The FTC had a busy week, taking multiple actions against alleged scammers and pyramid schemes in the finance and credit industries. In merger news, the agency announced a workshop on pharmaceutical mergers, and it took enforcement actions related to several mergers in a variety of industries. The FTC also issued a report showing that consumers have lost a whopping $1 billion in cryptocurrency scams since 2021. These stories and more after the jump. 

Continue Reading FTC Updates (May 30-June 3, 2022)

The FTC has placed Twitter in the hot seat again for privacy related practices that it alleges impacted over 140 million users. The Commission has also resolved actions pertaining to alleged magazine subscription scams and credit card laundering. In addition, the FTC is turning to the public to gather information regarding the recent infant formula shortage. These stories and more after the jump. 

Continue Reading FTC Updates (May 23–27, 2022)

In the first half of 2022, manufacturers have been as busy as ever navigating recalled products and fielding the class action lawsuit that often (but do not always) follow.

CPAP Litigation Finds New Defendant 

For the last year, Philips Respironics (“Philips”) has been inundated with lawsuits  brought by consumers and medical device suppliers, over its CPAP and BiPAP breathing machines. And in more recent months, SoClean, a manufacturer of sanitation machines specifically designed to work with CPAP and BiPAP sleep apnea equipment, has been defending itself against a lawsuit of its own.

Continue Reading Recall Litigation Report: 2022 Mid-Year Recap

While the country was busy celebrating Star Wars Day and Cinco de Mayo, the FTC took a number of actions in the consumer protection realm. The agency reported success stories in relation to a credit repair scam, a multi-level marketing scheme, and even deceptively-advertised Internet speeds. In addition, the Commission initiated its second action using the new Made in USA rule, shortly after the first one—this time against an apparel company. The agency also ordered divestment of a subsidiary in a medical device company’s acquisition in the sinus field and sought public comments on the updates to the Energy Labeling Rule. Further, the Senate may begin working to restore the FTC’s power to obtain equitable monetary relief for consumers in federal court. These stories and more after the jump.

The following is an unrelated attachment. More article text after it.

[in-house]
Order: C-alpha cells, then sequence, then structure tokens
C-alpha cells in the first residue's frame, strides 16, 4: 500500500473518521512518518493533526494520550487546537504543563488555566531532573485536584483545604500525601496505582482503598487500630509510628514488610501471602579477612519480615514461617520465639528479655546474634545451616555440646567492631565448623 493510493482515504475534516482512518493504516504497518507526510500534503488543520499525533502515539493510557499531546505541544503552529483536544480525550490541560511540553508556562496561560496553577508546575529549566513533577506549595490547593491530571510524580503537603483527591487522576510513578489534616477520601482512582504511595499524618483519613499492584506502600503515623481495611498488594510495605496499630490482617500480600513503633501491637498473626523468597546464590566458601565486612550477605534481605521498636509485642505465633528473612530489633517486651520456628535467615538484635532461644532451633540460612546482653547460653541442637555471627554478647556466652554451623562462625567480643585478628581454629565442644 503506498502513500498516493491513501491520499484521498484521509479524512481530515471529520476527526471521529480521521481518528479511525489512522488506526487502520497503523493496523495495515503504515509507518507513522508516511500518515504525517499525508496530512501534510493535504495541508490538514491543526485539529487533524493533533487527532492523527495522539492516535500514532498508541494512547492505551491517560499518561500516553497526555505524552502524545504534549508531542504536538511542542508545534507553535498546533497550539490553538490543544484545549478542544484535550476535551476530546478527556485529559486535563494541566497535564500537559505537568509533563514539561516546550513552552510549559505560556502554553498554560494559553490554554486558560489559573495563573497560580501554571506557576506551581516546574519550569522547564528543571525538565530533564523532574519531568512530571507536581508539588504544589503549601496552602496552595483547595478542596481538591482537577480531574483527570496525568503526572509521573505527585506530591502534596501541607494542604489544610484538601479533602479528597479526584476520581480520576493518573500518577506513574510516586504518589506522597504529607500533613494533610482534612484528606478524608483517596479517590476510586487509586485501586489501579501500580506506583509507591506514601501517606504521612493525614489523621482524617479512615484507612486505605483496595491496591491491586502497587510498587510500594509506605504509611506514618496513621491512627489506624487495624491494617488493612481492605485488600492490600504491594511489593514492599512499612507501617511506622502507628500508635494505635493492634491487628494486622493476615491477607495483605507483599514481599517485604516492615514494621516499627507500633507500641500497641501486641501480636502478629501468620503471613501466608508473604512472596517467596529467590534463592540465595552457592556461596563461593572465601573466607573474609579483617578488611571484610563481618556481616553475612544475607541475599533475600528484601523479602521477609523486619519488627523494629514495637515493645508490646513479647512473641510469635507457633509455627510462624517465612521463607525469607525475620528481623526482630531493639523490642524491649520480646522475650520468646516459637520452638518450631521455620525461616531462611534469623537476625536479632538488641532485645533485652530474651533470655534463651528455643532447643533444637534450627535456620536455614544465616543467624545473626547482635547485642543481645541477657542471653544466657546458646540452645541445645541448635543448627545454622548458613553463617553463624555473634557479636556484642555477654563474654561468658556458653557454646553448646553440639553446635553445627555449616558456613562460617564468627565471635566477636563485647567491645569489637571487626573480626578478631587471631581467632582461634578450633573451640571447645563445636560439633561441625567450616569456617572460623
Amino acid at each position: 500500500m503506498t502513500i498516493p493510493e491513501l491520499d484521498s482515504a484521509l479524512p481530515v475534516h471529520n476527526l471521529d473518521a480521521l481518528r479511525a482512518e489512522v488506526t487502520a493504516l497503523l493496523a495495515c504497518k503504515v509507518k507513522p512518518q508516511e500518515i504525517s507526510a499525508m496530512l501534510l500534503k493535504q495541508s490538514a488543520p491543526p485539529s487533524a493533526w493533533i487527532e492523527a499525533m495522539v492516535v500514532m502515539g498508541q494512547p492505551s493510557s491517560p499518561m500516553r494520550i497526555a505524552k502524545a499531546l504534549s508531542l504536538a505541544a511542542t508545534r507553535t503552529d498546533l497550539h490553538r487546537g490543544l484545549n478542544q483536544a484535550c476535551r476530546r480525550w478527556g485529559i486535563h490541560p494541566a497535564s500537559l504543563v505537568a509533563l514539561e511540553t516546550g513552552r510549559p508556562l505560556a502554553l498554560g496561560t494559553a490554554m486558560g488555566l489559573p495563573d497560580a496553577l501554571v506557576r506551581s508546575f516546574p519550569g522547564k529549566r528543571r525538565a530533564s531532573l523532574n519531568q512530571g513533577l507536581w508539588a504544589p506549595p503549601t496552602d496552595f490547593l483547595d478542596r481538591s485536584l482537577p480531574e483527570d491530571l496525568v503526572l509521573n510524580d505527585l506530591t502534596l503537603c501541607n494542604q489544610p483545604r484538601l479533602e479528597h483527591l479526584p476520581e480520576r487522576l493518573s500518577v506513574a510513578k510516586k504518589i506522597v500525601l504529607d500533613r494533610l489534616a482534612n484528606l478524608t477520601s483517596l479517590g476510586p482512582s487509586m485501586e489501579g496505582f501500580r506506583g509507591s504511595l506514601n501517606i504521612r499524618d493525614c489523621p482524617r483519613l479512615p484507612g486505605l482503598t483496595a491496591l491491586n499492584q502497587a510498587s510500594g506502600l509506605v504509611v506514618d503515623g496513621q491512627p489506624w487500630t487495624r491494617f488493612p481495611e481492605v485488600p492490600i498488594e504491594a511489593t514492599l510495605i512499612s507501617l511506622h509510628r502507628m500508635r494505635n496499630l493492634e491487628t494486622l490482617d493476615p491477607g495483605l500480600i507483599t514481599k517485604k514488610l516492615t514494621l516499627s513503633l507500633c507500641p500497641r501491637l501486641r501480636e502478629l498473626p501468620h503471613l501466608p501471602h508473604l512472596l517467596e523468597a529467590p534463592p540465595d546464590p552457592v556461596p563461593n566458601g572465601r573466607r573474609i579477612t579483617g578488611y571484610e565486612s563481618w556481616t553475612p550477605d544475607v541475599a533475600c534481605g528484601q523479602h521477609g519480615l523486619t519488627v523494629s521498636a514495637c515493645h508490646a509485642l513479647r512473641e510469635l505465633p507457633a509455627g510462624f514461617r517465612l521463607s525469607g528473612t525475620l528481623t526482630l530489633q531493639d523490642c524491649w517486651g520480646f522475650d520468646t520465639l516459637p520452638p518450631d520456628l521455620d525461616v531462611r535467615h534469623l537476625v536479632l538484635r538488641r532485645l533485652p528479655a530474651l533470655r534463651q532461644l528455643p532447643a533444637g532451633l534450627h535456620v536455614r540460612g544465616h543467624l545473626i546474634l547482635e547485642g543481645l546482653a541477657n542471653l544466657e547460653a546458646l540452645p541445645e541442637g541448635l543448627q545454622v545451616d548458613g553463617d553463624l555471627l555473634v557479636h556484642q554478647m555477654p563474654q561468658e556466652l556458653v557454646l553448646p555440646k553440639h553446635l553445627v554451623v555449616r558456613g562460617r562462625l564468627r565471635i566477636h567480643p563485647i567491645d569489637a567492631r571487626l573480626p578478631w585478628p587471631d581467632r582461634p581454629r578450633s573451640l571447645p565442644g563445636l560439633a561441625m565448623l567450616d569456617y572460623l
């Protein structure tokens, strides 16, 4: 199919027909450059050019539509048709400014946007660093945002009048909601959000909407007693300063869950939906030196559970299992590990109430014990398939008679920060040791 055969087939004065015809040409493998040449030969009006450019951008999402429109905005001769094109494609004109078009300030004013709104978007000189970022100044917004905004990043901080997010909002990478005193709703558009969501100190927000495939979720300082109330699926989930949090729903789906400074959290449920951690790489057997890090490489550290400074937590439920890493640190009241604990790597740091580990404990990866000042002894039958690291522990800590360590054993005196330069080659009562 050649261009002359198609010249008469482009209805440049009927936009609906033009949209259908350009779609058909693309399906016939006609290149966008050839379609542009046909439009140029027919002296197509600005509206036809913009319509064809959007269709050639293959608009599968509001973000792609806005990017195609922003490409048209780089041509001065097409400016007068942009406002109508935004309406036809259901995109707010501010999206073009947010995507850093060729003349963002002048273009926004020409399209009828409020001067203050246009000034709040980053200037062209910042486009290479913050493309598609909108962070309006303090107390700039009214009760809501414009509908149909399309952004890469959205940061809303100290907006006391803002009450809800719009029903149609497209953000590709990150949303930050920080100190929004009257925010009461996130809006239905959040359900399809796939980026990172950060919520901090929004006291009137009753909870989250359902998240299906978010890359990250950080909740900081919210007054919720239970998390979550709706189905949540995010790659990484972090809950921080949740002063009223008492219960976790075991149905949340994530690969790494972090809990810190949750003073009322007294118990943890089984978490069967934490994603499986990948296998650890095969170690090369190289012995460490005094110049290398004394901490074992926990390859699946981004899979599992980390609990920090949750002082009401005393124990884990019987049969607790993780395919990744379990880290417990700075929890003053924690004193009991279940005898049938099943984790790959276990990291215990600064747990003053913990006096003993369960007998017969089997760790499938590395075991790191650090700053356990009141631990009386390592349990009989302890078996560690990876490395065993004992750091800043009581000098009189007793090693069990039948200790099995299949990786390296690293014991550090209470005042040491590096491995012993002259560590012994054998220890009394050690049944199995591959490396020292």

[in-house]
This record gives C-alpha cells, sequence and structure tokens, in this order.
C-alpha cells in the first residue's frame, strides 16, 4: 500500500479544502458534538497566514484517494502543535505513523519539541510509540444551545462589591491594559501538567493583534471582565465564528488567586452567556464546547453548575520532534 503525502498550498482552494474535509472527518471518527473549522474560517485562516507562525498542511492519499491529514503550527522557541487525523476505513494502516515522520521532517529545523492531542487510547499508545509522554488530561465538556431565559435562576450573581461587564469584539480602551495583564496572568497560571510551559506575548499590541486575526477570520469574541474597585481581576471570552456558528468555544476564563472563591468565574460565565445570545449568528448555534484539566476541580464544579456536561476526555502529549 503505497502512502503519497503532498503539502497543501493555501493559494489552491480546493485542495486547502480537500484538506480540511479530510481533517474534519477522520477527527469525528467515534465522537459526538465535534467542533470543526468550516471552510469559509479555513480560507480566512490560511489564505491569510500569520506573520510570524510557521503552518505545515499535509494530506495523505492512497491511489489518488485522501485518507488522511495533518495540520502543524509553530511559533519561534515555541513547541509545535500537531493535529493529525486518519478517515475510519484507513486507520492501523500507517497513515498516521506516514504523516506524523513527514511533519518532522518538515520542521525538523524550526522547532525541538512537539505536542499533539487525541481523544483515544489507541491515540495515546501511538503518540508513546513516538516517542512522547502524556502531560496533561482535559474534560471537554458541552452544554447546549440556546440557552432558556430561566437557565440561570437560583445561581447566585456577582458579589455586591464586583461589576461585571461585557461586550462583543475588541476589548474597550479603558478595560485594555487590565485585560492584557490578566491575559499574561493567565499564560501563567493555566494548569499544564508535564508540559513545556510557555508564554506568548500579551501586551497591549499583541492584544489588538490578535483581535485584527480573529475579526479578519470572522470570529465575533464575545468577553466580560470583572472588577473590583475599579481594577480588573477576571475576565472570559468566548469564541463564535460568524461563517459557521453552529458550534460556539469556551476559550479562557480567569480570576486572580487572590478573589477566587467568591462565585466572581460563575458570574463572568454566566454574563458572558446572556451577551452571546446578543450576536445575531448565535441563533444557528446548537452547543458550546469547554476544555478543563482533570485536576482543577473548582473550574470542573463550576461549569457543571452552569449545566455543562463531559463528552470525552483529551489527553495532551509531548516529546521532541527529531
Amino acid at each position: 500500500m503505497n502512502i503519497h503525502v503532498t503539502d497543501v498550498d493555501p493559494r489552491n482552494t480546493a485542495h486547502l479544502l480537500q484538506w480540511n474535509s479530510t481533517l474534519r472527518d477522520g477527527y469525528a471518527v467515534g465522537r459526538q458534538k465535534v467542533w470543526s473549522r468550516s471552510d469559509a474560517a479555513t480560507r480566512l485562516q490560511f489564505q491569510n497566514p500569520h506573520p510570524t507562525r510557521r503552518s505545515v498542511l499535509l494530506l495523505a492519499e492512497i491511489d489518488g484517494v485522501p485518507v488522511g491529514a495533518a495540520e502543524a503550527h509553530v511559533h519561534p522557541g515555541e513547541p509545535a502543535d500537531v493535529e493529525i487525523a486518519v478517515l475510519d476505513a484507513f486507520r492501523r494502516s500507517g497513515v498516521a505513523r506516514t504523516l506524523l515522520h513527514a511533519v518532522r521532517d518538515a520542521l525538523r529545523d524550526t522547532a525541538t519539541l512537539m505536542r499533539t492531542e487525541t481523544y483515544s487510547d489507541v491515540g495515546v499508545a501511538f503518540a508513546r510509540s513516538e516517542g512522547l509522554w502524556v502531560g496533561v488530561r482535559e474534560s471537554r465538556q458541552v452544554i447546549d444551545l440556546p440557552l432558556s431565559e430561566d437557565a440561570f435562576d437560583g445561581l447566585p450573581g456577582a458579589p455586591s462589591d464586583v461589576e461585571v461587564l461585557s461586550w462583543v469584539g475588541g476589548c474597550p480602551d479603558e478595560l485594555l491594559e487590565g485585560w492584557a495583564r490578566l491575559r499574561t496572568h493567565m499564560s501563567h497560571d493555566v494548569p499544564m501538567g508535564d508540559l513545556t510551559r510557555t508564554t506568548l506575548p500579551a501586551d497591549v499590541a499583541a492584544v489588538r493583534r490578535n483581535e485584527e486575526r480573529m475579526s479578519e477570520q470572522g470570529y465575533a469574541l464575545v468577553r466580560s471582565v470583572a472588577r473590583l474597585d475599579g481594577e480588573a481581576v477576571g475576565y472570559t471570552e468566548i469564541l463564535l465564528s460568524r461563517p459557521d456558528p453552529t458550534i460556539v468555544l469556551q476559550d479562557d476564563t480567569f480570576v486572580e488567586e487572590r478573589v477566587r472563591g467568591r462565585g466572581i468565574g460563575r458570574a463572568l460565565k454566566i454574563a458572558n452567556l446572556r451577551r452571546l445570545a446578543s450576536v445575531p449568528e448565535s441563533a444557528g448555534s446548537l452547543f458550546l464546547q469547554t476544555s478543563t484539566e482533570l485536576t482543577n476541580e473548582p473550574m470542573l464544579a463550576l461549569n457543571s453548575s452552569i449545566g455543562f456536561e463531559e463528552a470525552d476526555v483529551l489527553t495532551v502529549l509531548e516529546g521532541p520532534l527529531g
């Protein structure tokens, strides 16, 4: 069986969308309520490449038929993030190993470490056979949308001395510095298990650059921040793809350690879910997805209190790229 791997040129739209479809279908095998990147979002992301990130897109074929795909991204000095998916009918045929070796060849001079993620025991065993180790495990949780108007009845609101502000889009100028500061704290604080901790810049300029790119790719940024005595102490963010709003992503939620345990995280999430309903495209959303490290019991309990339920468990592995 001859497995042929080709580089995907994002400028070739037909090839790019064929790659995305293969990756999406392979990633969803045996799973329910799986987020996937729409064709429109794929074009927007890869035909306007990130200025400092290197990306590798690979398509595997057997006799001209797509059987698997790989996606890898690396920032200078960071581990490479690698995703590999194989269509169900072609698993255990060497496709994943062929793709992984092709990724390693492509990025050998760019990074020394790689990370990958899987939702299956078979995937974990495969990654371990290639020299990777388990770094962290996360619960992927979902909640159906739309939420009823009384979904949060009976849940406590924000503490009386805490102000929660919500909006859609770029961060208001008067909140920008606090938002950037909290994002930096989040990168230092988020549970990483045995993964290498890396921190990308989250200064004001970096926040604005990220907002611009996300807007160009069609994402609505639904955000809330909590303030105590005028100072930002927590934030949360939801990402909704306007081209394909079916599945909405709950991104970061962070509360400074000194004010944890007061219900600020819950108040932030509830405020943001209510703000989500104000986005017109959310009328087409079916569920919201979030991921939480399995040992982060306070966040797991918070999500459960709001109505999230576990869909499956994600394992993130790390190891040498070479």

Continue Reading FTC Updates (May 2-13, 2022)

On May 12, 2022, New York City Mayor Eric Adams signed into law the Amended New York City Pay Transparency Law, Int. 134-A, extending the effective date of that statute from May 15, 2022 to November 1, 2022.  The pay transparency law (“Law”) requires New York City employers and employment agencies with four or more employees, or employees or agents thereof (“Covered Employers”), to include compensation information in postings for new employment opportunities, internal promotions and transfers that they choose to post. The amendments clarify that (1) positions “that cannot or will not be performed, at least in part, in” New York City are exempt from the pay posting requirement; (2) either annual salary or hourly wage information must be disclosed in the posting; (3) a Covered Employer has a 30-day opportunity to cure, with no penalty, in response to a first administrative complaint of non-compliance; and (4) only current employees have a private right of action against their employers. The New York City Commission on Human Rights (“Commission”) recently issued updated guidance to assist Covered Employers with the recent amendments. Continue Reading Effective Date of the New York City Pay Transparency Law Extended to November 1, 2022